(slide 016) But here is another stone, one with a familiar name Potter, E. K. We’re close to the location of the famous Old Potter Mill. It was on the bend of the river just below the cemetery --[(slide 017) a quiet park now where the Canadian Geese feed peacefully. Once in the 1860’s until the demise of the lumber here, this was the location of one of the busiest mills in the town. A little tram track ran from the mill to the bay to carry the sawed lumber to the big schooners waiting at the long Potter Dock. The tram track is now our Campbell Street.
E. K. Potter was joined by his brother J. D. as the years went by and later they would open the towns leading hardware store and create a show farm for cattle breeding on the location of Alpena High School today. [Note: No, It was at the corner of Bagley ST and M-32. North West Corner. Bob L.] (slide 018) And they would build two magnificent mansions on Washington Avenue. One, gone now – would resemble a castle in its Victorian Architecture – complete with marble fireplaces and parquet floors and a huge circle staircase up to the third floor. It would be a landmark of our town for many years, inhabited by J. D. ‘ s three daughters, who grew very old in its drafty halls. (slide 019) The triangular corner where Potter Castle stood looks like this now – grass-covered and empty. But visible across Washington Avenue, are some of the restored beautiful mansions of that by-gone era—including to the far right the other Potter house.
(slide 020) Here lies Sam Hitchcock – Deacon, as he liked to be called –church leader and land developer, a la 1860. Deacon Hitchcock came by a parcel of land here mighty cheap –it’s known now as Hitchcock’s first addition. It was one big frog pond then. Today it’s that part of Alpena including some of the downtown and State Street along the lake shore. (slide 021) Sam bought it for just a few hundred and got all that back by selling this block back to the city for a school. Thunder Bay Junior High sits on this same block today. It’s always been school here since 1868.
Another reminder of Deacon Hitchcock (slide 041) is the Centennial Building, built in 1876 – and given to the town for a court house with offices for Hitchcock and the third floor reserved for his lodge, the Odd Fellows.
(slide 023) Hilliard Broadwell now presides over this plot of ground near the river bank. Hilliard was one of the first to put a dam across that river. He came here from New York State with experience as a water mill man. (slide 024) Broadwell Dam, erected in 1859 with Alpena’s first water-powered sawmill alongside – later became the Four Mile Dame that we see here today.
As we continue our walk through the old part of Evergreen Cemetery, (slide 025) we come across another stone – the name on which brings more memories. Duncan McRae, it reads, a Scotsman of many talents and interests. McRae combined forces with Henry Bolton and they opened the Bolton McRae general store. It was a large store and it stood staunchly on the corner of Fletcher and Dock -- (slide 026) that’s North Second today – for many a year. The two dabbled in lumber, and through the years, ah, most everybody in Alpena was dabbling in lumber. One piece of the land though, Henry Bolton never allowed to be cut was Bolton Point out on Bell Bay still contains the only stand of virgin white pine outside of Hartwick Pines in the state. Today it’s Besser Natural Area, a state park.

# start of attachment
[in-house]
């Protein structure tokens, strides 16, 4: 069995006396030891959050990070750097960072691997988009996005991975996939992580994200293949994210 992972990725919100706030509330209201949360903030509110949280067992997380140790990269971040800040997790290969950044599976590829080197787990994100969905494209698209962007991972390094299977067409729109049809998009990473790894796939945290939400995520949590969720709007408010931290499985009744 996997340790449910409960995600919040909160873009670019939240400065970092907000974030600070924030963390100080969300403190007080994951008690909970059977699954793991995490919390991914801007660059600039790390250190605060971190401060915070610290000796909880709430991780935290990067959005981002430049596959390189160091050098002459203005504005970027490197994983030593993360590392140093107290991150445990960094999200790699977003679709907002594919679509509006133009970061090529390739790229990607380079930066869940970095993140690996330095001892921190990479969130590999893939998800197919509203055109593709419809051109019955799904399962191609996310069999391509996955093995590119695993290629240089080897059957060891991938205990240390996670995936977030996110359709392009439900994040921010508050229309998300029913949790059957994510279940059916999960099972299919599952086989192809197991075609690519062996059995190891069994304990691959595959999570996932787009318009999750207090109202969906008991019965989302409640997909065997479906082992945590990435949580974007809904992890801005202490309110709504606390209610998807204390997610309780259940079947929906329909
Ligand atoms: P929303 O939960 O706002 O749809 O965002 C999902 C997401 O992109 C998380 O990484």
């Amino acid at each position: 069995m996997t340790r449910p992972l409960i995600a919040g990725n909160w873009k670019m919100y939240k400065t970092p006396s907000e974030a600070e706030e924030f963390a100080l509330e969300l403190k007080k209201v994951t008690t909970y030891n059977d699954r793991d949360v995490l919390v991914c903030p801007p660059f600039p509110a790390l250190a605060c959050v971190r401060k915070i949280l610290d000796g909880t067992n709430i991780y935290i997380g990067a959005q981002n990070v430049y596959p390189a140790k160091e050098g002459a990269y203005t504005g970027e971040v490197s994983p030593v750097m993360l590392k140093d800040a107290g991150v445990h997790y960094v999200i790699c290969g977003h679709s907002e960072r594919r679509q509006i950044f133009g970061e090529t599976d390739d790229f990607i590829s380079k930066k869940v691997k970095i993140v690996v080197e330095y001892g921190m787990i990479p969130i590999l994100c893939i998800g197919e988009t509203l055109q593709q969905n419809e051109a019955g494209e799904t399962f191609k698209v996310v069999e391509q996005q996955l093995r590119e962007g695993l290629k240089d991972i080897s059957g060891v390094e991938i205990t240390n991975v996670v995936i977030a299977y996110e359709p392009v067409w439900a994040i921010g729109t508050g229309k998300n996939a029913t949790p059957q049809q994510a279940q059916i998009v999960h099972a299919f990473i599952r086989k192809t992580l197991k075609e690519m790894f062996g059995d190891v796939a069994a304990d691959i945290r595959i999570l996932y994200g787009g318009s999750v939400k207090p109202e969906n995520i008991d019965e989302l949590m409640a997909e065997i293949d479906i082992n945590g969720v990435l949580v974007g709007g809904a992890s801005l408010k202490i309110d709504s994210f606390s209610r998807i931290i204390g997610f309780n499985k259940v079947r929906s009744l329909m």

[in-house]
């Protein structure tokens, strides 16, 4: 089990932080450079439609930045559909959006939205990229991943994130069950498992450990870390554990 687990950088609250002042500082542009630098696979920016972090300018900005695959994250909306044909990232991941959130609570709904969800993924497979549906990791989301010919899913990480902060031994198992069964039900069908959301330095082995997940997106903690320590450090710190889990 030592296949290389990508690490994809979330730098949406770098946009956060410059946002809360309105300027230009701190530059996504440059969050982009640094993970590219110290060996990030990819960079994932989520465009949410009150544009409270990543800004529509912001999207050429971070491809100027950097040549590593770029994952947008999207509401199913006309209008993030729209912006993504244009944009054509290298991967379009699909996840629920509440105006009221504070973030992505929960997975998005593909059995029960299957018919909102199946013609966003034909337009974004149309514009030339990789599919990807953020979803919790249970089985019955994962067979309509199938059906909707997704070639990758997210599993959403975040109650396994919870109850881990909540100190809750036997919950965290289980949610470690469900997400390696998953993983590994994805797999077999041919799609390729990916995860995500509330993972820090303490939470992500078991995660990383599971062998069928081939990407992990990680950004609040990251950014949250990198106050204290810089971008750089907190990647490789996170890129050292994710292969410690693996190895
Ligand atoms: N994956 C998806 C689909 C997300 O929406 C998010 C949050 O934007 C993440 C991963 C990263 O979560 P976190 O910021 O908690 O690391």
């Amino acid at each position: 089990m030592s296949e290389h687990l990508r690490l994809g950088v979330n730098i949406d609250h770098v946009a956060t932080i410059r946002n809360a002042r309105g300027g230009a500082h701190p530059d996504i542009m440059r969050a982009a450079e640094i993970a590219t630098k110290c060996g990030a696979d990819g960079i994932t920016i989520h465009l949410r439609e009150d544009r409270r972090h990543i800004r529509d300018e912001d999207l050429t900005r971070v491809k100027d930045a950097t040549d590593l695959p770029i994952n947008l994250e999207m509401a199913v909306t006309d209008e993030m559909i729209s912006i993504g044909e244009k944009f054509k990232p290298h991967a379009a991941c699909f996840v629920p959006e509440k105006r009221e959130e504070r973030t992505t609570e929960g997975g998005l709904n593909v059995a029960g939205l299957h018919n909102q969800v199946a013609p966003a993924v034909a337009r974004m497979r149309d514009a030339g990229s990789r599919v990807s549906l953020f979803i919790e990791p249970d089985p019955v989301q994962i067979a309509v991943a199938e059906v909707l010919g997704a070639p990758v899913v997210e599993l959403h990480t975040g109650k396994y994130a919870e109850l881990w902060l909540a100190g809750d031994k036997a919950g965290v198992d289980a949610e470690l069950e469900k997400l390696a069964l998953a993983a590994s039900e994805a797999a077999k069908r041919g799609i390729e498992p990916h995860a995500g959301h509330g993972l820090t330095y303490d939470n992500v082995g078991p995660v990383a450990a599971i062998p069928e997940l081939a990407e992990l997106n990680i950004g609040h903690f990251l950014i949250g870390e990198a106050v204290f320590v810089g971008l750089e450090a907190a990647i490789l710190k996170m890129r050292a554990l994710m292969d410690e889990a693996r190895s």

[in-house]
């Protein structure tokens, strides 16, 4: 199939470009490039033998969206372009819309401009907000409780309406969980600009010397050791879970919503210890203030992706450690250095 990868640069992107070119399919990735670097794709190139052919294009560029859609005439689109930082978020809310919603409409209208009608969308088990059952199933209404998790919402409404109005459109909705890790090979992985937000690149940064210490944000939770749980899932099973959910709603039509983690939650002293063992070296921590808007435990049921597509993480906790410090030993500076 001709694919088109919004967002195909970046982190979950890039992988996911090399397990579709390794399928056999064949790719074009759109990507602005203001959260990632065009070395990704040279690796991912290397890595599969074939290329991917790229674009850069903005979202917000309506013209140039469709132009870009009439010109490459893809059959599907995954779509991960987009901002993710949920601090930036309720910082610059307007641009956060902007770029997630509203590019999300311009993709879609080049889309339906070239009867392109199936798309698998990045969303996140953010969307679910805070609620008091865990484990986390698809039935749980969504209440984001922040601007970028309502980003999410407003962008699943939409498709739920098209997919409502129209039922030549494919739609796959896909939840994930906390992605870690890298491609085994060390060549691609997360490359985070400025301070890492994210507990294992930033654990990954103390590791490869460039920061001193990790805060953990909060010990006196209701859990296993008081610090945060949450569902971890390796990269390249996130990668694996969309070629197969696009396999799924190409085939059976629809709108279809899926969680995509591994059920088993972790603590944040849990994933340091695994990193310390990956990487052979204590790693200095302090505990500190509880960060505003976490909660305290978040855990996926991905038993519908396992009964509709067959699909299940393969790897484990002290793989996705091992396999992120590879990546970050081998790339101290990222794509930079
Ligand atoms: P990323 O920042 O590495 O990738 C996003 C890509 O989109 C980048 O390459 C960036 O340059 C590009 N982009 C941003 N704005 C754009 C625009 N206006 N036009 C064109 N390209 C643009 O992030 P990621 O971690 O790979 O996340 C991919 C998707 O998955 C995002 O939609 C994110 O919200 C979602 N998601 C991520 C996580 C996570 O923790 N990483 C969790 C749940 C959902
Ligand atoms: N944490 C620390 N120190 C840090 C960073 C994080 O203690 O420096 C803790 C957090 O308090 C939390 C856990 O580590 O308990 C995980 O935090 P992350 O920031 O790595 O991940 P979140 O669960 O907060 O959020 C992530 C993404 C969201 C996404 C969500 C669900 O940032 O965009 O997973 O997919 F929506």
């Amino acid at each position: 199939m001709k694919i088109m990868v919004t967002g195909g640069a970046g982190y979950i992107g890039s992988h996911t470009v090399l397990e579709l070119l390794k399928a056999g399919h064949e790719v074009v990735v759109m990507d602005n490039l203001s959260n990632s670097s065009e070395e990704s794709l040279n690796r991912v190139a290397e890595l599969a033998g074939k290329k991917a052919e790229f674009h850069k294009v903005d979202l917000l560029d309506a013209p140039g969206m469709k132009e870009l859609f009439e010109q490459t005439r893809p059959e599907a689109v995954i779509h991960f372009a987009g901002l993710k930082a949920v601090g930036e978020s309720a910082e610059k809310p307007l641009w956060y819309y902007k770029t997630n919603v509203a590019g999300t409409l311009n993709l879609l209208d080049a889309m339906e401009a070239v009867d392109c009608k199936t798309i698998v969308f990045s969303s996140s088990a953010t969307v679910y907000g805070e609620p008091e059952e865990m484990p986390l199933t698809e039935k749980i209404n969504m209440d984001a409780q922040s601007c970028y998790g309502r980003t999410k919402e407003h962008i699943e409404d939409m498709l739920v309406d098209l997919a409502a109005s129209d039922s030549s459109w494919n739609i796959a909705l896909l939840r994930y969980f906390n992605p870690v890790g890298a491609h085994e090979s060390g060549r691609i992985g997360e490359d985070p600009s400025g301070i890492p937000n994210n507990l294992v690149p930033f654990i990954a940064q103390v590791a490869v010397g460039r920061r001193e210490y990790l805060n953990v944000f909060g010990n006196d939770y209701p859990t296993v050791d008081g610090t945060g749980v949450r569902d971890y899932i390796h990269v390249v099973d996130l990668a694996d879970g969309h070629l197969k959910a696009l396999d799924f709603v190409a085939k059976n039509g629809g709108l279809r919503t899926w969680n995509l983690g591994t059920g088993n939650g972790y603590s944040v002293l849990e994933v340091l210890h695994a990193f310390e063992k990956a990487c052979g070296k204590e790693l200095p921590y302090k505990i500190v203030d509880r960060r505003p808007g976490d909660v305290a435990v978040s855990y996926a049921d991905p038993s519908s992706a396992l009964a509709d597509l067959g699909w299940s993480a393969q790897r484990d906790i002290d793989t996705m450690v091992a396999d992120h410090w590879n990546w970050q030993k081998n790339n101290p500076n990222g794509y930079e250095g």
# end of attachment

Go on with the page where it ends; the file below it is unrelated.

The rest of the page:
Duncan McRae built one of the show places in town -- (slide 027) his home on Washington Avenue. Later he gave this huge home to the city and it served us well as a hospital until in the 1940’s, Alpena General was built. Today that same corner looks like this (slide 028) a quiet residential section in the intersection of Mirre Street with four good-sized homes replacing the old McRae Hospital.
(slide 029) Andrew Tighon – this burial place reflects a sad occasion. Andy worked at Island Mill – one of the earliest and best known of the sixteen or so sawmills that buzzed away on the banks of our river in town. It was unusual -- (slide 030) built as it was on the island in the river between Ninth Street and Second Avenue Bridges near the sorting gap of the old lumber days. This is the island today, now really a peninsula since some latter day owner saw fit to attach it to the shore. But in its heyday (slide 031) Island Mill ran round the clock. As the shifts changed one afternoon, an eager workman poured cold water into the still hot boiler and the whole of Island Mill blew up. Andy Tighon and several others blew up with it. The mill was rebuilt—and it was the last to be closed. Its steam whistle screamed for the last time in 1926, officially closing Alpena’s lumber days.
(slide 032) Persons is the name on this tone—Captain Persons of the Great Lakes steamers. John Persons came to Alpena as a child. His father was keeper of the lighthouse on Thunder Bay Island in the very early years. As a boy of fourteen, John was wandering on the shores of the island and gazing out over the evening waters of Lake Huron – he watched as two great steamers (slide 033) came together with a thunderous crash. The Meteor had rammed into the side of her sister ship the Pewabic as they were about to pass each other out there on Lake Huron, sending Pewabic and her rich cargo of copper and iron ore to the bottom, about 125 souls were lost in that sinking – and still more would be lost through the many years as attempts were made to salvage her cargo. (slide 034) This is the anchor from Pewabic – brought up when at long last just in 1974; her salvage was accomplished – some 109 years after the accident of 1865.
(slide 035) There are many more stories buried her in the old town cemetery. Here one of our researchers renews acquaintance with the long lost ancestor whose grave stone is almost obscured by the grass. Maybe we can come back (slide 036) this way soon and uncover more of those stories -- the tales that spring from the roots of our town.